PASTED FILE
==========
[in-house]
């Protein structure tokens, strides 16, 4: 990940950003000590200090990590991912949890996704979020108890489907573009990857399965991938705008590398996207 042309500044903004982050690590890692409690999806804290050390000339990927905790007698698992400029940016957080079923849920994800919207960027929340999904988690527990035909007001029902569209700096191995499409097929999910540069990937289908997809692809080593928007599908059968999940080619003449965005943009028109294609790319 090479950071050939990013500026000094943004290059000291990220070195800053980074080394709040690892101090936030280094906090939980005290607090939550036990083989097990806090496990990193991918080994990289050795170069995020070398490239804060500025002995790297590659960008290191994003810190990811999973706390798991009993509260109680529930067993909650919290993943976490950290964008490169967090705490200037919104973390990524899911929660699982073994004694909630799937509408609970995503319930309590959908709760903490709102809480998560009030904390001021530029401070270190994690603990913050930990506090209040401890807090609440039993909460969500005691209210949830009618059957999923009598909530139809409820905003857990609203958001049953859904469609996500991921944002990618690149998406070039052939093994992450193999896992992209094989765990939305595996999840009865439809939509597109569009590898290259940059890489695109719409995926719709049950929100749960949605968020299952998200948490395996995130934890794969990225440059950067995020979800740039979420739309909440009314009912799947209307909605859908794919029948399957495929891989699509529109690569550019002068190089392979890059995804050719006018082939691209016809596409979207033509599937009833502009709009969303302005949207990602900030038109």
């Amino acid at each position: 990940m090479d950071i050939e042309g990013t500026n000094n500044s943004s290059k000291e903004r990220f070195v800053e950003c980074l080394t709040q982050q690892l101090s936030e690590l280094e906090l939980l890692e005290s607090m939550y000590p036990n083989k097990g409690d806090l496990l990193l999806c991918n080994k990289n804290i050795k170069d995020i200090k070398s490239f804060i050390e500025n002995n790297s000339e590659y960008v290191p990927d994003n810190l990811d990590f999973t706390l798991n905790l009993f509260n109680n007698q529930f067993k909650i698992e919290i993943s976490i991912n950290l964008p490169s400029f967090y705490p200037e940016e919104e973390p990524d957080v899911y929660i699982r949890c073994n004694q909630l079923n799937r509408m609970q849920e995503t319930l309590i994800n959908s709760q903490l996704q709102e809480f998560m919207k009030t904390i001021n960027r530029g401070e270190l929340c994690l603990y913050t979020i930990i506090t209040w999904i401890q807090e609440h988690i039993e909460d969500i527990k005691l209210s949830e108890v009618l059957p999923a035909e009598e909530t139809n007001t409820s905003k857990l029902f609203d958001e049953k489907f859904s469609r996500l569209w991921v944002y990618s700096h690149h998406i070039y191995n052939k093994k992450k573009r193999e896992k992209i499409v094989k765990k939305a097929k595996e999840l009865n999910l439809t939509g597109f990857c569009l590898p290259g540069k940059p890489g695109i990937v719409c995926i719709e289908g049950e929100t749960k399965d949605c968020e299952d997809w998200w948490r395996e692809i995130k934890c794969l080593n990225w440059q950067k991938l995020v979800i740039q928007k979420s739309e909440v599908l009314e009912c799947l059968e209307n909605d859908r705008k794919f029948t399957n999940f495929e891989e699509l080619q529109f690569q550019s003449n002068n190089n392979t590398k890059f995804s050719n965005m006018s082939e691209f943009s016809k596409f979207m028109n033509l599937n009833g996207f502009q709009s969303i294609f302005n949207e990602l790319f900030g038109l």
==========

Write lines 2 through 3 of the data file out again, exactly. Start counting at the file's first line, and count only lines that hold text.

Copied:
């Protein structure tokens, strides 16, 4: 990940950003000590200090990590991912949890996704979020108890489907573009990857399965991938705008590398996207 042309500044903004982050690590890692409690999806804290050390000339990927905790007698698992400029940016957080079923849920994800919207960027929340999904988690527990035909007001029902569209700096191995499409097929999910540069990937289908997809692809080593928007599908059968999940080619003449965005943009028109294609790319 090479950071050939990013500026000094943004290059000291990220070195800053980074080394709040690892101090936030280094906090939980005290607090939550036990083989097990806090496990990193991918080994990289050795170069995020070398490239804060500025002995790297590659960008290191994003810190990811999973706390798991009993509260109680529930067993909650919290993943976490950290964008490169967090705490200037919104973390990524899911929660699982073994004694909630799937509408609970995503319930309590959908709760903490709102809480998560009030904390001021530029401070270190994690603990913050930990506090209040401890807090609440039993909460969500005691209210949830009618059957999923009598909530139809409820905003857990609203958001049953859904469609996500991921944002990618690149998406070039052939093994992450193999896992992209094989765990939305595996999840009865439809939509597109569009590898290259940059890489695109719409995926719709049950929100749960949605968020299952998200948490395996995130934890794969990225440059950067995020979800740039979420739309909440009314009912799947209307909605859908794919029948399957495929891989699509529109690569550019002068190089392979890059995804050719006018082939691209016809596409979207033509599937009833502009709009969303302005949207990602900030038109």
């Amino acid at each position: 990940m090479d950071i050939e042309g990013t500026n000094n500044s943004s290059k000291e903004r990220f070195v800053e950003c980074l080394t709040q982050q690892l101090s936030e690590l280094e906090l939980l890692e005290s607090m939550y000590p036990n083989k097990g409690d806090l496990l990193l999806c991918n080994k990289n804290i050795k170069d995020i200090k070398s490239f804060i050390e500025n002995n790297s000339e590659y960008v290191p990927d994003n810190l990811d990590f999973t706390l798991n905790l009993f509260n109680n007698q529930f067993k909650i698992e919290i993943s976490i991912n950290l964008p490169s400029f967090y705490p200037e940016e919104e973390p990524d957080v899911y929660i699982r949890c073994n004694q909630l079923n799937r509408m609970q849920e995503t319930l309590i994800n959908s709760q903490l996704q709102e809480f998560m919207k009030t904390i001021n960027r530029g401070e270190l929340c994690l603990y913050t979020i930990i506090t209040w999904i401890q807090e609440h988690i039993e909460d969500i527990k005691l209210s949830e108890v009618l059957p999923a035909e009598e909530t139809n007001t409820s905003k857990l029902f609203d958001e049953k489907f859904s469609r996500l569209w991921v944002y990618s700096h690149h998406i070039y191995n052939k093994k992450k573009r193999e896992k992209i499409v094989k765990k939305a097929k595996e999840l009865n999910l439809t939509g597109f990857c569009l590898p290259g540069k940059p890489g695109i990937v719409c995926i719709e289908g049950e929100t749960k399965d949605c968020e299952d997809w998200w948490r395996e692809i995130k934890c794969l080593n990225w440059q950067k991938l995020v979800i740039q928007k979420s739309e909440v599908l009314e009912c799947l059968e209307n909605d859908r705008k794919f029948t399957n999940f495929e891989e699509l080619q529109f690569q550019s003449n002068n190089n392979t590398k890059f995804s050719n965005m006018s082939e691209f943009s016809k596409f979207m028109n033509l599937n009833g996207f502009q709009s969303i294609f302005n949207e990602l790319f900030g038109l």